by Brenda Vaiani
Joni Mitchell sang more than fifty years ago, “They paved paradise/And put up a parking lot/With a pink hotel, a boutique/And a swinging hot spot.” These words, penned with the sensibility of a poetess, captured the allure of urban life.
Yet, today’s reality tells a different story about urban living. Large cities worldwide are becoming increasingly inhospitable. Numerous residents and urban policy researchers are grappling with appealing but unwelcoming urban environments. Take Milan, for example. Lucia Tozzi, an italian urban policy researcher describes in her book L’invenzione di Milano. Culto della comunicazione e politiche urbane how the city, post-Expo 2015, shifted focus from its resident population to a more transient “short-term” populace.
However, the most stark example is perhaps Portugal’s capital, Lisbon. By 2018, must-visit tourist spots like Alfama’s quaint alleys, Belem Tower, and Plaza do Comércio attracted roughly 4.5 million visitors – dwarfing its 500,000 citizens. This influx was fueled by Airbnb’s meteoric rise, aided by the local accommodation policy that deregulated short-term rentals, making them more financially attractive than traditional leases.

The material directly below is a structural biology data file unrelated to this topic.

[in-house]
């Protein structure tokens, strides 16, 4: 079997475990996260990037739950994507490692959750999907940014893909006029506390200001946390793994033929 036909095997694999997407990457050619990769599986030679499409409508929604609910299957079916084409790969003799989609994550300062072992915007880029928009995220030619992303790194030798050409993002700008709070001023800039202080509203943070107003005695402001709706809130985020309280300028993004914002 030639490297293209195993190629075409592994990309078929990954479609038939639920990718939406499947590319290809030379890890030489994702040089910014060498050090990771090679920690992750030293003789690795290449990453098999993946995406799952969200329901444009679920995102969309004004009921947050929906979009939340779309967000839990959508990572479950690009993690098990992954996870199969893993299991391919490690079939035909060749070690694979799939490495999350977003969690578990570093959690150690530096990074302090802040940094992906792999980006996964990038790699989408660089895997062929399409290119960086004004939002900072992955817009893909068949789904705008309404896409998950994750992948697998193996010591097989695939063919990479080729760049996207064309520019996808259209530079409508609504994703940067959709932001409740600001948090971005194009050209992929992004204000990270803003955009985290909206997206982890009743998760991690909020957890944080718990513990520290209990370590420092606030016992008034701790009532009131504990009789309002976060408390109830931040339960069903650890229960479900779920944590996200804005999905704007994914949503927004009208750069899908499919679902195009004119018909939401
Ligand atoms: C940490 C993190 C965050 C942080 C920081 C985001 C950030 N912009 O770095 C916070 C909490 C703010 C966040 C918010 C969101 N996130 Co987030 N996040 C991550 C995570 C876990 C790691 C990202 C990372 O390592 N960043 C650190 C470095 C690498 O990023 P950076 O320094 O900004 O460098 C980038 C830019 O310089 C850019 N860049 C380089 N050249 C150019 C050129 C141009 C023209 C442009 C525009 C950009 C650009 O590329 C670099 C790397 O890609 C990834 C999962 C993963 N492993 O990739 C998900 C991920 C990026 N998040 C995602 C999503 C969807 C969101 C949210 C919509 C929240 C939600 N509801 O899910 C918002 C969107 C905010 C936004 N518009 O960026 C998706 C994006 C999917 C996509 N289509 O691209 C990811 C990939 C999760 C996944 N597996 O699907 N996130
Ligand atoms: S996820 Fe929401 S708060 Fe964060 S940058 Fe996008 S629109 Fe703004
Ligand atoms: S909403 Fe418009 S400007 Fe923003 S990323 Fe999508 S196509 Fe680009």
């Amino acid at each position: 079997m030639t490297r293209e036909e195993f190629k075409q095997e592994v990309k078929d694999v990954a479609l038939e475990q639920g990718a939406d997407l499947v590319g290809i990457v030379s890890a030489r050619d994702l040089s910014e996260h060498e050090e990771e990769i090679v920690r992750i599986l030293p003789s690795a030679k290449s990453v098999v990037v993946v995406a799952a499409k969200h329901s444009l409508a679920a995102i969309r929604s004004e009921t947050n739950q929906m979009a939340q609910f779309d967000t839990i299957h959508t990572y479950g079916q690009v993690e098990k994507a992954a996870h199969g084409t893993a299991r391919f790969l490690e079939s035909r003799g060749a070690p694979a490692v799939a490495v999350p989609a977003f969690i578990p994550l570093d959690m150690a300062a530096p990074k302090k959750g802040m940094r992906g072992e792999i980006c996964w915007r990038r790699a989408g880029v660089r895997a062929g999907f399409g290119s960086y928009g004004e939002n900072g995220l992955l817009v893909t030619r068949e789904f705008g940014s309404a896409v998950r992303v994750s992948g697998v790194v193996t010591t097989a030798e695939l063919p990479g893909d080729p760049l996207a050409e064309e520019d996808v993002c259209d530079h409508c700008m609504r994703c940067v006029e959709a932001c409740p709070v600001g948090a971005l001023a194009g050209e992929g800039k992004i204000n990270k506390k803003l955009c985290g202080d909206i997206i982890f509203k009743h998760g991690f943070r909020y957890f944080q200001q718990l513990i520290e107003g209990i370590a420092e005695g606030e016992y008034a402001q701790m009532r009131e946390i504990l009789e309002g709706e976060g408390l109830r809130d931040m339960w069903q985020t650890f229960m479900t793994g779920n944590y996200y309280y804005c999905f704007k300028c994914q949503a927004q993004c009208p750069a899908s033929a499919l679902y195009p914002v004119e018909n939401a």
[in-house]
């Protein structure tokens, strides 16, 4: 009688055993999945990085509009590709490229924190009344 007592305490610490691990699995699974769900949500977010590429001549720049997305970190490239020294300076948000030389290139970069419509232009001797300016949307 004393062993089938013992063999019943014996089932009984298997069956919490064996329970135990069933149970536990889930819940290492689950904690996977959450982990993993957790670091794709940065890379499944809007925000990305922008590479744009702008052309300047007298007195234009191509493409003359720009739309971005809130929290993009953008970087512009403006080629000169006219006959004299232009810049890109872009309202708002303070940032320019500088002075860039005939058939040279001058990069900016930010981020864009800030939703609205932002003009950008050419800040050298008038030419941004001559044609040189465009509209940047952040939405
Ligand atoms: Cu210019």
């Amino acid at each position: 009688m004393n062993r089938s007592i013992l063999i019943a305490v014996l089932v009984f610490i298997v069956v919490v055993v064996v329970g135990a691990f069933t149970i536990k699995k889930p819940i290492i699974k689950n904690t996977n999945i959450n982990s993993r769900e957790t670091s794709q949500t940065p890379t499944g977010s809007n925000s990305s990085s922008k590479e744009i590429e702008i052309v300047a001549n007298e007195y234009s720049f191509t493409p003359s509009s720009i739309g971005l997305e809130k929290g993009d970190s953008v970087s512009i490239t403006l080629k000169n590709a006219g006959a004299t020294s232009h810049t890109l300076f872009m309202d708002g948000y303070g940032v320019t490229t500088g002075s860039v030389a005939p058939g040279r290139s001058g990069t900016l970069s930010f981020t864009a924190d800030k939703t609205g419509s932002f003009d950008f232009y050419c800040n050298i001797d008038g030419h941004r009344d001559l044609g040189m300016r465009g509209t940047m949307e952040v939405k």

Lisbon’s story mirrors that of other global cities like New York and London. The rise of Airbnb and similar platforms has not just escalated living costs but also inflated property prices disproportionately. As a result, many areas are now exclusive, out of reach for most, without any significant improvement in services or living standards.
In 2007, when Brian Chesky, Joe Gebbia, and Nathan Blecharczyk founded Airbnb, few could have anticipated its trajectory. Born from a simple idea in San Francisco – renting out an inflatable mattress for $80 a night, christened “Air Bed and Breakfast” – the company’s growth was exponential. In under two decades, it has hosted 1.4 billion guests through 4 million hosts across 220 countries. Now, taking a cut from every booking, Airbnb’s valuation stands at $73 billion.
Airbnb has undoubtedly revolutionized our conception of home, turning it from a dwelling to an investment opportunity. Yet, it’s also accelerated gentrification and the homogenization of historic centres filled with short-term rentals. Consequently, local governments had to step in. Regulation varies from country to country, often differing between regions or cities.
Recently, New York introduced Local Law 18, imposing stringent short-term rental restrictions. For instance, residents can’t rent out their homes during weekends when they’re away. This has birthed a parallel market with many turning to Facebook groups or Craigslist. Yet, this poses risks, with both guests and hosts exposed to potential fraud, bypassing Airbnb’s safeguards.